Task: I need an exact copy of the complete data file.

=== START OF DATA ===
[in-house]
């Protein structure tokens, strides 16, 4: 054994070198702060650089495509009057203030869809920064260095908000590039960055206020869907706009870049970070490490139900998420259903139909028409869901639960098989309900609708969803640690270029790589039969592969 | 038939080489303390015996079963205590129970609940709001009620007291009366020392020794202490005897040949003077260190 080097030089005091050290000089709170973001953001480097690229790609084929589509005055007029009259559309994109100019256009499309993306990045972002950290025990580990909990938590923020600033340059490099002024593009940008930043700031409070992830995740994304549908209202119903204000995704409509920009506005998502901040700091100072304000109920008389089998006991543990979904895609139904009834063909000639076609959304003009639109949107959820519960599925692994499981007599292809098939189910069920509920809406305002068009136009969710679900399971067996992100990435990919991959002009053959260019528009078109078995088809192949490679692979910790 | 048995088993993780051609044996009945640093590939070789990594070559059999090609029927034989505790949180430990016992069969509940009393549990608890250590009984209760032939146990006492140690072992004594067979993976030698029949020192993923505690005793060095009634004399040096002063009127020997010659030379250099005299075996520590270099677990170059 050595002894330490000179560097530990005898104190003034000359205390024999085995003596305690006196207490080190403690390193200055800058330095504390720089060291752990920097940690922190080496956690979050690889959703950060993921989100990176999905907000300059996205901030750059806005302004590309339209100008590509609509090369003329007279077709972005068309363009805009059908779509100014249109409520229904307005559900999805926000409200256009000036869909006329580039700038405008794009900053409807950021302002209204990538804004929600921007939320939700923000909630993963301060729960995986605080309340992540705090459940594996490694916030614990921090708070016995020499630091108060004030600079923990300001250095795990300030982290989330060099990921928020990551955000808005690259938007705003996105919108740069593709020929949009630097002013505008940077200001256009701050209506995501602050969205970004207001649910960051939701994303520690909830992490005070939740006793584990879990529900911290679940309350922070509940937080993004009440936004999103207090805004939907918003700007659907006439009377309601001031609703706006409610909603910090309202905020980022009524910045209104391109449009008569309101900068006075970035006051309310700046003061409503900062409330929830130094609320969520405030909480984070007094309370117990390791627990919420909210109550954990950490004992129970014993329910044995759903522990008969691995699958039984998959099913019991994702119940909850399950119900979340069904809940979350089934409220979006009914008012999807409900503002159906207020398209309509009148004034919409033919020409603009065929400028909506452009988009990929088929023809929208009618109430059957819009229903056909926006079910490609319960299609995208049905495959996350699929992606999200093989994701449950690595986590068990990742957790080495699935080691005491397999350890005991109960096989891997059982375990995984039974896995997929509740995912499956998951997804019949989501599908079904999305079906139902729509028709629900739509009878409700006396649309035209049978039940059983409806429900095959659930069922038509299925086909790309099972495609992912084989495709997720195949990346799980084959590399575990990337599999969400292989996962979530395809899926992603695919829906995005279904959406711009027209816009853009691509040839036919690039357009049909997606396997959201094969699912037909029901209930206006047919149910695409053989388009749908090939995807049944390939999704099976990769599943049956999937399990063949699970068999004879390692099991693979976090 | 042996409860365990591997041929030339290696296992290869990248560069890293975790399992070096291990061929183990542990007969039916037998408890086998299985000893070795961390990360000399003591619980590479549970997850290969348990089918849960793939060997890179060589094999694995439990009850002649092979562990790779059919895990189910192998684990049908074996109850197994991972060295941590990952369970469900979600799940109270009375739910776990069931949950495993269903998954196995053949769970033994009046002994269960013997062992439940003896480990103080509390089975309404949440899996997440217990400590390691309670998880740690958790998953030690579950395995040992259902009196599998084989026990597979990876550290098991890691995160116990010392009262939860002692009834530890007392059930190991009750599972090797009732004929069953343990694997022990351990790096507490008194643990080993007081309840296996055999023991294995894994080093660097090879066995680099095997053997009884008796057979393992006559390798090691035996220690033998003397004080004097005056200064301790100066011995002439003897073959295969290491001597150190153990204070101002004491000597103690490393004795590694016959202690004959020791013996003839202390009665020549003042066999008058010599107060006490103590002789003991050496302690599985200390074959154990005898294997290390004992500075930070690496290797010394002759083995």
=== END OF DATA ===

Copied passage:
[in-house]
């Protein structure tokens, strides 16, 4: 054994070198702060650089495509009057203030869809920064260095908000590039960055206020869907706009870049970070490490139900998420259903139909028409869901639960098989309900609708969803640690270029790589039969592969 | 038939080489303390015996079963205590129970609940709001009620007291009366020392020794202490005897040949003077260190 080097030089005091050290000089709170973001953001480097690229790609084929589509005055007029009259559309994109100019256009499309993306990045972002950290025990580990909990938590923020600033340059490099002024593009940008930043700031409070992830995740994304549908209202119903204000995704409509920009506005998502901040700091100072304000109920008389089998006991543990979904895609139904009834063909000639076609959304003009639109949107959820519960599925692994499981007599292809098939189910069920509920809406305002068009136009969710679900399971067996992100990435990919991959002009053959260019528009078109078995088809192949490679692979910790 | 048995088993993780051609044996009945640093590939070789990594070559059999090609029927034989505790949180430990016992069969509940009393549990608890250590009984209760032939146990006492140690072992004594067979993976030698029949020192993923505690005793060095009634004399040096002063009127020997010659030379250099005299075996520590270099677990170059 050595002894330490000179560097530990005898104190003034000359205390024999085995003596305690006196207490080190403690390193200055800058330095504390720089060291752990920097940690922190080496956690979050690889959703950060993921989100990176999905907000300059996205901030750059806005302004590309339209100008590509609509090369003329007279077709972005068309363009805009059908779509100014249109409520229904307005559900999805926000409200256009000036869909006329580039700038405008794009900053409807950021302002209204990538804004929600921007939320939700923000909630993963301060729960995986605080309340992540705090459940594996490694916030614990921090708070016995020499630091108060004030600079923990300001250095795990300030982290989330060099990921928020990551955000808005690259938007705003996105919108740069593709020929949009630097002013505008940077200001256009701050209506995501602050969205970004207001649910960051939701994303520690909830992490005070939740006793584990879990529900911290679940309350922070509940937080993004009440936004999103207090805004939907918003700007659907006439009377309601001031609703706006409610909603910090309202905020980022009524910045209104391109449009008569309101900068006075970035006051309310700046003061409503900062409330929830130094609320969520405030909480984070007094309370117990390791627990919420909210109550954990950490004992129970014993329910044995759903522990008969691995699958039984998959099913019991994702119940909850399950119900979340069904809940979350089934409220979006009914008012999807409900503002159906207020398209309509009148004034919409033919020409603009065929400028909506452009988009990929088929023809929208009618109430059957819009229903056909926006079910490609319960299609995208049905495959996350699929992606999200093989994701449950690595986590068990990742957790080495699935080691005491397999350890005991109960096989891997059982375990995984039974896995997929509740995912499956998951997804019949989501599908079904999305079906139902729509028709629900739509009878409700006396649309035209049978039940059983409806429900095959659930069922038509299925086909790309099972495609992912084989495709997720195949990346799980084959590399575990990337599999969400292989996962979530395809899926992603695919829906995005279904959406711009027209816009853009691509040839036919690039357009049909997606396997959201094969699912037909029901209930206006047919149910695409053989388009749908090939995807049944390939999704099976990769599943049956999937399990063949699970068999004879390692099991693979976090 | 042996409860365990591997041929030339290696296992290869990248560069890293975790399992070096291990061929183990542990007969039916037998408890086998299985000893070795961390990360000399003591619980590479549970997850290969348990089918849960793939060997890179060589094999694995439990009850002649092979562990790779059919895990189910192998684990049908074996109850197994991972060295941590990952369970469900979600799940109270009375739910776990069931949950495993269903998954196995053949769970033994009046002994269960013997062992439940003896480990103080509390089975309404949440899996997440217990400590390691309670998880740690958790998953030690579950395995040992259902009196599998084989026990597979990876550290098991890691995160116990010392009262939860002692009834530890007392059930190991009750599972090797009732004929069953343990694997022990351990790096507490008194643990080993007081309840296996055999023991294995894994080093660097090879066995680099095997053997009884008796057979393992006559390798090691035996220690033998003397004080004097005056200064301790100066011995002439003897073959295969290491001597150190153990204070101002004491000597103690490393004795590694016959202690004959020791013996003839202390009665020549003042066999008058010599107060006490103590002789003991050496302690599985200390074959154990005898294997290390004992500075930070690496290797010394002759083995």